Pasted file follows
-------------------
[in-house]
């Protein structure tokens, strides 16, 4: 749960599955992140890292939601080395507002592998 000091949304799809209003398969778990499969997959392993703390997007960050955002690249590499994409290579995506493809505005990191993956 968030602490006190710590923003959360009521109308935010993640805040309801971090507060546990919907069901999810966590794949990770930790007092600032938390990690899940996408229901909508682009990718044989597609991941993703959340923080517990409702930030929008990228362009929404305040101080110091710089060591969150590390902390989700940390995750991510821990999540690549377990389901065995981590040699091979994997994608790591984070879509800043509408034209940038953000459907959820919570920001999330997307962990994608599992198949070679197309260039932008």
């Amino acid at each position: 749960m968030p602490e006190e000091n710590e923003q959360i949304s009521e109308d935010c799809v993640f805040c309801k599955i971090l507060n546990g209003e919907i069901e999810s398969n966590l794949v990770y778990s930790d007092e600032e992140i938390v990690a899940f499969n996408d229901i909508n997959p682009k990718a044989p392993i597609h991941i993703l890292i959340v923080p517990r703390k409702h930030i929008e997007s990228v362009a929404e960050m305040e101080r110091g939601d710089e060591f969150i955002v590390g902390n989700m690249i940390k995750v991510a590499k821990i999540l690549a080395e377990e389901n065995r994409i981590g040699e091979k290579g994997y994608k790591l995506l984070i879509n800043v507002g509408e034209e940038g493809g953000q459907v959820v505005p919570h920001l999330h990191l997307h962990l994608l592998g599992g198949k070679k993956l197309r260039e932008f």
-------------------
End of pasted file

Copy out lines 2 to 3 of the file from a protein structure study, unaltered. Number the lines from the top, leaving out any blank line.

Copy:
């Protein structure tokens, strides 16, 4: 749960599955992140890292939601080395507002592998 000091949304799809209003398969778990499969997959392993703390997007960050955002690249590499994409290579995506493809505005990191993956 968030602490006190710590923003959360009521109308935010993640805040309801971090507060546990919907069901999810966590794949990770930790007092600032938390990690899940996408229901909508682009990718044989597609991941993703959340923080517990409702930030929008990228362009929404305040101080110091710089060591969150590390902390989700940390995750991510821990999540690549377990389901065995981590040699091979994997994608790591984070879509800043509408034209940038953000459907959820919570920001999330997307962990994608599992198949070679197309260039932008």
């Amino acid at each position: 749960m968030p602490e006190e000091n710590e923003q959360i949304s009521e109308d935010c799809v993640f805040c309801k599955i971090l507060n546990g209003e919907i069901e999810s398969n966590l794949v990770y778990s930790d007092e600032e992140i938390v990690a899940f499969n996408d229901i909508n997959p682009k990718a044989p392993i597609h991941i993703l890292i959340v923080p517990r703390k409702h930030i929008e997007s990228v362009a929404e960050m305040e101080r110091g939601d710089e060591f969150i955002v590390g902390n989700m690249i940390k995750v991510a590499k821990i999540l690549a080395e377990e389901n065995r994409i981590g040699e091979k290579g994997y994608k790591l995506l984070i879509n800043v507002g509408e034209e940038g493809g953000q459907v959820v505005p919570h920001l999330h990191l997307h962990l994608l592998g599992g198949k070679k993956l197309r260039e932008f």